Ted Enticknap: Historian of the Hylebos | Chris Carrel

If you like Hylebos Creek, the West Hylebos Wetlands, or just plain like the amount of green space Federal Way still has, then you need to know about Ted Enticknap. The Spring Valley man, who passed away Aug. 1 at age 87 after a long battle with Parkinson’s Disease, was an instrumental, though always behind-the-scenes force in keeping so much of our community’s best open space open and green.

He was also, quite possibly, one of the most unique activists and pure characters Federal Way has ever had. Most conservation advocates, even the most diplomatic, at some point will try to persuade you to see their side. Ted’s effectiveness was based on a simple and sincere approach: he showed you the history and let the facts speak for themselves.

Ted was famous for his “salmon tours,” in which he ferried you around the Hylebos watershed in his old baby blue Studebaker (which in itself reminded me of a distant time in America), visiting special places along the Hylebos. He carried with him a stack of old photos and newspaper clippings. Each stop would be a lesson in the history of the Hylebos.

‘This reach flooded, when a property was illegally logged upstream. Here, the people had to be rescued from the floodwaters by the fire department. This reach of the creek features the best damn Chinook spawning in the watershed but the floodplain is messed up. Look at these photos of Chinook salmon stranding themselves in the field.’

Ted and his wife Ruth moved to the Spring Valley area – alongside the North Fork of the Hylebos – in 1967. He fell in love with the area’s natural beauty and over the years became the creek’s unofficial historian. As rampant, unplanned development began to threaten the creek in the 1970s and 1980s, Ted began to share stories of what was happening and what was being lost.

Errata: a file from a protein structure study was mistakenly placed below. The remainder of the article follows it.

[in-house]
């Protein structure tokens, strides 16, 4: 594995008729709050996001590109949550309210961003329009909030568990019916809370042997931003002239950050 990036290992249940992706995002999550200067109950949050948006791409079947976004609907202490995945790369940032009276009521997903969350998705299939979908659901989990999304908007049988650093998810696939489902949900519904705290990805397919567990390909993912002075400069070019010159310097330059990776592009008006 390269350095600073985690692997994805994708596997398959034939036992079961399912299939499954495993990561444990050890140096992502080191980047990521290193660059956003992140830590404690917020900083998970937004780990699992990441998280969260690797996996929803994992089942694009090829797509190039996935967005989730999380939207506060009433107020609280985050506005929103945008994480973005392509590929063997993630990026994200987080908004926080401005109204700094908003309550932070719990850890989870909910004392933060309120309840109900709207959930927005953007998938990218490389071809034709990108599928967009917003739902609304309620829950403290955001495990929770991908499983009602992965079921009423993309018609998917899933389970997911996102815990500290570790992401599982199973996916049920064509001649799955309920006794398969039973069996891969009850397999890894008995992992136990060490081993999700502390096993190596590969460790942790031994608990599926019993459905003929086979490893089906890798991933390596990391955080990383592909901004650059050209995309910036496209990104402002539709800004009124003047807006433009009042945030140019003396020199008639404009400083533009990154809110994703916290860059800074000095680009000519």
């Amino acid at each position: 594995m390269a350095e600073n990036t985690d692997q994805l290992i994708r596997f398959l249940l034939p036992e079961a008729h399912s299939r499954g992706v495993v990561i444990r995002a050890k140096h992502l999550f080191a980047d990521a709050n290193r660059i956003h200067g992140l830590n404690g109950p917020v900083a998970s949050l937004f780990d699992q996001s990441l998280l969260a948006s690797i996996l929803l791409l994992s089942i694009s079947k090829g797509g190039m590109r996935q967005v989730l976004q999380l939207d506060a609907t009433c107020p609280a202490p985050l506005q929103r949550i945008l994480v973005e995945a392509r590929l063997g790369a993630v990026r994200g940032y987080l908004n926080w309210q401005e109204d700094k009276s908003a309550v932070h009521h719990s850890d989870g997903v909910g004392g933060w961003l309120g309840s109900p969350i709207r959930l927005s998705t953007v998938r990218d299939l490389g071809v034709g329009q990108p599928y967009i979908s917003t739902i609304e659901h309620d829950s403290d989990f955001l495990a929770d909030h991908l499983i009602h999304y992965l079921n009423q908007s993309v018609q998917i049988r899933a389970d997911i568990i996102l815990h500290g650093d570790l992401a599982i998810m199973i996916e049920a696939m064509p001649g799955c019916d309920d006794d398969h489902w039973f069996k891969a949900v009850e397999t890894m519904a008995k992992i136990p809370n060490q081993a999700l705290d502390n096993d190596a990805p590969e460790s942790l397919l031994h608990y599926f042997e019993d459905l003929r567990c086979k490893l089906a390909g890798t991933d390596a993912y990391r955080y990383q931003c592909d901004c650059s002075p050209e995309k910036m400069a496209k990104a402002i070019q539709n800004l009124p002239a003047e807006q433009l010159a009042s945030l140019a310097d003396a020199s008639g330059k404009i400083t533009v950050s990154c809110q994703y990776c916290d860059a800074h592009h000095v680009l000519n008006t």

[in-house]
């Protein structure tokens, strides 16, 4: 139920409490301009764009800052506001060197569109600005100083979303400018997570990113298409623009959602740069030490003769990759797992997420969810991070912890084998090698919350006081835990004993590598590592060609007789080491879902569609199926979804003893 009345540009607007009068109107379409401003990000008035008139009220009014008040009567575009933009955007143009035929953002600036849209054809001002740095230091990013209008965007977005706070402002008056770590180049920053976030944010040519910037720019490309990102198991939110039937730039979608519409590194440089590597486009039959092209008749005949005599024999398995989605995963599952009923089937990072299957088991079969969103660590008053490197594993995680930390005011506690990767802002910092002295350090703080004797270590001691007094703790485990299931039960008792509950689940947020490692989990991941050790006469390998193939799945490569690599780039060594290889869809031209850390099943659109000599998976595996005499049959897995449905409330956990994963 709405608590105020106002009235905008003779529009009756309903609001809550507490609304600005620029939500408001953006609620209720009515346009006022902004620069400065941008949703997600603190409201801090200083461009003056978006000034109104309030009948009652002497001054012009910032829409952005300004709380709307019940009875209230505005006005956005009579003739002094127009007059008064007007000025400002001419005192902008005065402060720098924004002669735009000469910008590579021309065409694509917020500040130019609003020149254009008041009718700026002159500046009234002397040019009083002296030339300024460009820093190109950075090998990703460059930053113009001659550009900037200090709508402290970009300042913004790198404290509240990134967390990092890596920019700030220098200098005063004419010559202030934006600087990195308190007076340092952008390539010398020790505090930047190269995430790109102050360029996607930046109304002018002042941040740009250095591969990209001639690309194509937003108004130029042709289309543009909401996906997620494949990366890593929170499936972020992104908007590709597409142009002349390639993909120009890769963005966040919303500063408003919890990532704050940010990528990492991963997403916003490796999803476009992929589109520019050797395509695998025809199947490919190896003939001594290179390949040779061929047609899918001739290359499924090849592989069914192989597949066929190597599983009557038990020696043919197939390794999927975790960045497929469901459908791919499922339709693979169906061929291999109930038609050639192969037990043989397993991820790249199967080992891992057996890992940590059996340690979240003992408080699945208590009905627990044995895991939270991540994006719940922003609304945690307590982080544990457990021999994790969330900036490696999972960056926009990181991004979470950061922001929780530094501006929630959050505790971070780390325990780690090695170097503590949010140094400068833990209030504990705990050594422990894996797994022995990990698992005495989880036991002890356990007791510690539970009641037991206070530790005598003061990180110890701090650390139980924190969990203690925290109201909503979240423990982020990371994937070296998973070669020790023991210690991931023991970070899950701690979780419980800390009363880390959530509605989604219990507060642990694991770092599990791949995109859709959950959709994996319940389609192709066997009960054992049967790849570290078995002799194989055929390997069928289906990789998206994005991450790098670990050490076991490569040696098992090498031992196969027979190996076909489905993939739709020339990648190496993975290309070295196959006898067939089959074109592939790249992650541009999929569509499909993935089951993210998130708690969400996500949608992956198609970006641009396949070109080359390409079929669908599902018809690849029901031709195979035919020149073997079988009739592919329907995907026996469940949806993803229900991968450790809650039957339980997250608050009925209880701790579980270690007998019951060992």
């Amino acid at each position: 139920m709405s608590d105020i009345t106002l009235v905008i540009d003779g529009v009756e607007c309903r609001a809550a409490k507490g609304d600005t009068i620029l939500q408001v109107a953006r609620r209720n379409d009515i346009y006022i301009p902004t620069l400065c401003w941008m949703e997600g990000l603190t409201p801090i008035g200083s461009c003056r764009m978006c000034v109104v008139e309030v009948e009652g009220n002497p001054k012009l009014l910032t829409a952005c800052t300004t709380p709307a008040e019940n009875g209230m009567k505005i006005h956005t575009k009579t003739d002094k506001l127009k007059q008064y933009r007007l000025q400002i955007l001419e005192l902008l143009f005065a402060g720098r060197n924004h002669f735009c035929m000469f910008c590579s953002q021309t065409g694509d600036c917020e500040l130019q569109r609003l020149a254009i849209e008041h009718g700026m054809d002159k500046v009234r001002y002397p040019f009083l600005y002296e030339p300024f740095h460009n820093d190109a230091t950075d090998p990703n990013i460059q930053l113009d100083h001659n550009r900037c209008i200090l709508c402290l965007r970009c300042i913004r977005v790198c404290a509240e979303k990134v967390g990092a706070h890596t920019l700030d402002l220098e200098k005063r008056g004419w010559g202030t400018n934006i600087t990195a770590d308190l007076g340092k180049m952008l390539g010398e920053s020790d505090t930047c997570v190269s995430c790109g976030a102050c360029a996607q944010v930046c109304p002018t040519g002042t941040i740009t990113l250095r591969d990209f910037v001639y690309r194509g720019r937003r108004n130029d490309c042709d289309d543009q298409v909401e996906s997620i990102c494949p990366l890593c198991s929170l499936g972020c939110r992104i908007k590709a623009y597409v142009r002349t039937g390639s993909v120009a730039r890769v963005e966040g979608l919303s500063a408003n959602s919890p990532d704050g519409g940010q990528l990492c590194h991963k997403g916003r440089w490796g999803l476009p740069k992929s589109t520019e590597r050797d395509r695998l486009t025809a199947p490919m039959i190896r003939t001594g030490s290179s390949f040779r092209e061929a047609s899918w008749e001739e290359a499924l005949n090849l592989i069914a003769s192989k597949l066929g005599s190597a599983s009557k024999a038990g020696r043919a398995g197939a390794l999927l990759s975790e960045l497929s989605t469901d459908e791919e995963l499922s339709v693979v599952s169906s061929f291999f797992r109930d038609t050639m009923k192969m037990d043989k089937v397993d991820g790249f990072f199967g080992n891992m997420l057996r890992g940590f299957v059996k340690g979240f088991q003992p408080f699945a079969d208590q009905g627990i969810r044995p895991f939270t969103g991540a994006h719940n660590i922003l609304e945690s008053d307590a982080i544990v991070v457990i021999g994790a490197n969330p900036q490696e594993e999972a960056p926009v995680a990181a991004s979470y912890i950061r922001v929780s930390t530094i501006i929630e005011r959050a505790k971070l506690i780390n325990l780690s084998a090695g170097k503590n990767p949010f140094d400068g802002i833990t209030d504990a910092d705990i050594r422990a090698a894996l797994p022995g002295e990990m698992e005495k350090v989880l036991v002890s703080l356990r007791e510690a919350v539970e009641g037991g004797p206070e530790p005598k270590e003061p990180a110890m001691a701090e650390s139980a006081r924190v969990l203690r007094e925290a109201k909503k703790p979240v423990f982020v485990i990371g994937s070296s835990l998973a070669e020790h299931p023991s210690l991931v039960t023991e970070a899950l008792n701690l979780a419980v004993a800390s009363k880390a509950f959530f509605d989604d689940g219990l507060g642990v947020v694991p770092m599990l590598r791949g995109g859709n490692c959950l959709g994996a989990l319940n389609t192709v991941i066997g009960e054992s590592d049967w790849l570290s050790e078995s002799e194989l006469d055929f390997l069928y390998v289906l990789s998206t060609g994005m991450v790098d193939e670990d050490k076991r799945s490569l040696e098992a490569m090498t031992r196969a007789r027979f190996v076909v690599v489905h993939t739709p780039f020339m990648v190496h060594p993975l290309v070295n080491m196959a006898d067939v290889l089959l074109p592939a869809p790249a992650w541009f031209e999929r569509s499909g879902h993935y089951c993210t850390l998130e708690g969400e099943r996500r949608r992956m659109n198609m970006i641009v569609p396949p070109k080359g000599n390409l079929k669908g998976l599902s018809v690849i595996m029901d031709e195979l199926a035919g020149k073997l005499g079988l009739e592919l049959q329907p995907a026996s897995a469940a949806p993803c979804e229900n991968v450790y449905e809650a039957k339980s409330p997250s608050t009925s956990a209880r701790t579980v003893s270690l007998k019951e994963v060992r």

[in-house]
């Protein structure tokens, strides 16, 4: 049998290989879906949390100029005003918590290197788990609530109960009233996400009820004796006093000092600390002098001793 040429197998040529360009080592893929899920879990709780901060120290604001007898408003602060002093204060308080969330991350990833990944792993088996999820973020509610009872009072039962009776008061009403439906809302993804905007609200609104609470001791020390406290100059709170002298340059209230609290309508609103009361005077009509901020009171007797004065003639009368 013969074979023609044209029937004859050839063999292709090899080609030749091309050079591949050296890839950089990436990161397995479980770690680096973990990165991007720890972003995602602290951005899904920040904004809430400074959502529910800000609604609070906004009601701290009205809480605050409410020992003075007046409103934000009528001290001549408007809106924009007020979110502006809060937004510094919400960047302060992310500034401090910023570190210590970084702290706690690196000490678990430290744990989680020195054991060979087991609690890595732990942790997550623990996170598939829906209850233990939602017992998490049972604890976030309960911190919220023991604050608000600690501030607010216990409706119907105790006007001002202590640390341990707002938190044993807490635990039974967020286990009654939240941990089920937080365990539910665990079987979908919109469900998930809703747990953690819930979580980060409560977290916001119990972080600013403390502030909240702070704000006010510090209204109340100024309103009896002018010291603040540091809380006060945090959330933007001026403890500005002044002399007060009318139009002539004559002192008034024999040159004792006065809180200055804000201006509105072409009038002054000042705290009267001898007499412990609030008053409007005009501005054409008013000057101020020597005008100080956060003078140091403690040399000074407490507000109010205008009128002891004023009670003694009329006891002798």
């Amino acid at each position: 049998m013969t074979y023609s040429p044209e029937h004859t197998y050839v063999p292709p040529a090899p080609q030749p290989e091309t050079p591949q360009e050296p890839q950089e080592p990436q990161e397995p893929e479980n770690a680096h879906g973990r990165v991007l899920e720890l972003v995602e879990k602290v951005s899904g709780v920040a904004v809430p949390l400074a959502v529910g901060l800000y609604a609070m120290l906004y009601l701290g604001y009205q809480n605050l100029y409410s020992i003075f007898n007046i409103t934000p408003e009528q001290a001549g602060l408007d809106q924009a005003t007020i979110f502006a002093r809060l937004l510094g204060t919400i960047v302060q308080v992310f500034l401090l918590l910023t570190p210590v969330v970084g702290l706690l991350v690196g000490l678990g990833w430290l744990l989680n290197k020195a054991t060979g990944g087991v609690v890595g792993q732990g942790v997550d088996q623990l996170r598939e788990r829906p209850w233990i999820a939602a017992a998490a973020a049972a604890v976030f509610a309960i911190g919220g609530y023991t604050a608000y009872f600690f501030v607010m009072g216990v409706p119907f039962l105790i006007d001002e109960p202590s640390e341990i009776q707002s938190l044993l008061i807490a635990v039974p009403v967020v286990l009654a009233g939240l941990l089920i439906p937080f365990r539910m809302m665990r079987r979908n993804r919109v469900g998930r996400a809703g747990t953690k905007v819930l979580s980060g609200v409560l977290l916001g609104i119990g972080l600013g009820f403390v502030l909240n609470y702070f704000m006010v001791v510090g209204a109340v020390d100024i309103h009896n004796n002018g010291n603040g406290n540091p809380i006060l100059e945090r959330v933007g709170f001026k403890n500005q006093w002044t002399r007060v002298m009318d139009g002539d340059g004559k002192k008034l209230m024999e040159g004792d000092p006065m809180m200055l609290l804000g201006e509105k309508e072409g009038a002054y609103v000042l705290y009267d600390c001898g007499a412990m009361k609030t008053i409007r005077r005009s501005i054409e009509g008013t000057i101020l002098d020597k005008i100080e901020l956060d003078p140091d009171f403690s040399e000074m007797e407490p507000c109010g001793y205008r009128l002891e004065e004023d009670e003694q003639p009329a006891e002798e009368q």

Anyone elected to, or running for city council, city staff, and conservationists like me, got the salmon tour. It probably sounds simple, but the tours were both sublimely subversive and powerfully effective.

Former Federal Way Council Member and current State Legislator Skip Priest recalls his Hylebos education more than 18 years.

“Right after I was elected [to the council in 1992] I got a call from Ted who invited me on a tour. He said, ‘This is extraordinarily important to our community and you need to know about it.’ And the request was non-negotiable.”

Ted raised the visibility of the Hylebos to every council member during the city’s history. He also attended every council meeting from the city’s inception, until his illness forced his retirement three years ago. He kept council members updated on the stream’s challenges and made sure that if there was a decision that would affect the Hylebos, council members had to make it in front of him and be able to look him in the eye afterwards.

I count Ted as the single most important reason that council after council in this city has supported Hylebos conservation.

I met Ted Enticknap the same way that so many Federal Way’ers did: riding shotgun in the Studebaker on a Hylebos tour. While I’d known Hylebos Creek as a boy, I learned so much on that tour. Afterwards, for years, when I had a question about a reach of the stream or some bit of ancient Hylebos history, I called Ted. I always got the answer, along with some rich stories, a bit of salty language, and a smile for my efforts.

When the Friends introduced a volunteer water quality monitoring program, Ted was one of the first to sign up, even though he was in his late seventies at the time. Like the council meetings, he was there from the beginning until his illness cruelly forced his retirement.

In 2006, at our Ruby Dance Awards Dinner, we gave Ted our Lifetime Achievement Award for his work on behalf of the Hylebos. Though his contribution is unquestionable, it’s difficult to explain the power of his efforts. When it comes to conservation, communities only conserve something when they are aware of the natural resource and the threats. In the 1970s and 1980s, Federal Way was a community that had forgotten its creek

Ted served as our memory of the Hylebos, and in some ways served as our conscience, as well. By steadfastly bearing witness, and opening our eyes to this special place, he brought the Hylebos back into our hearts and back into our priorities. And for that, well, we all owe Ted a bit of gratitude.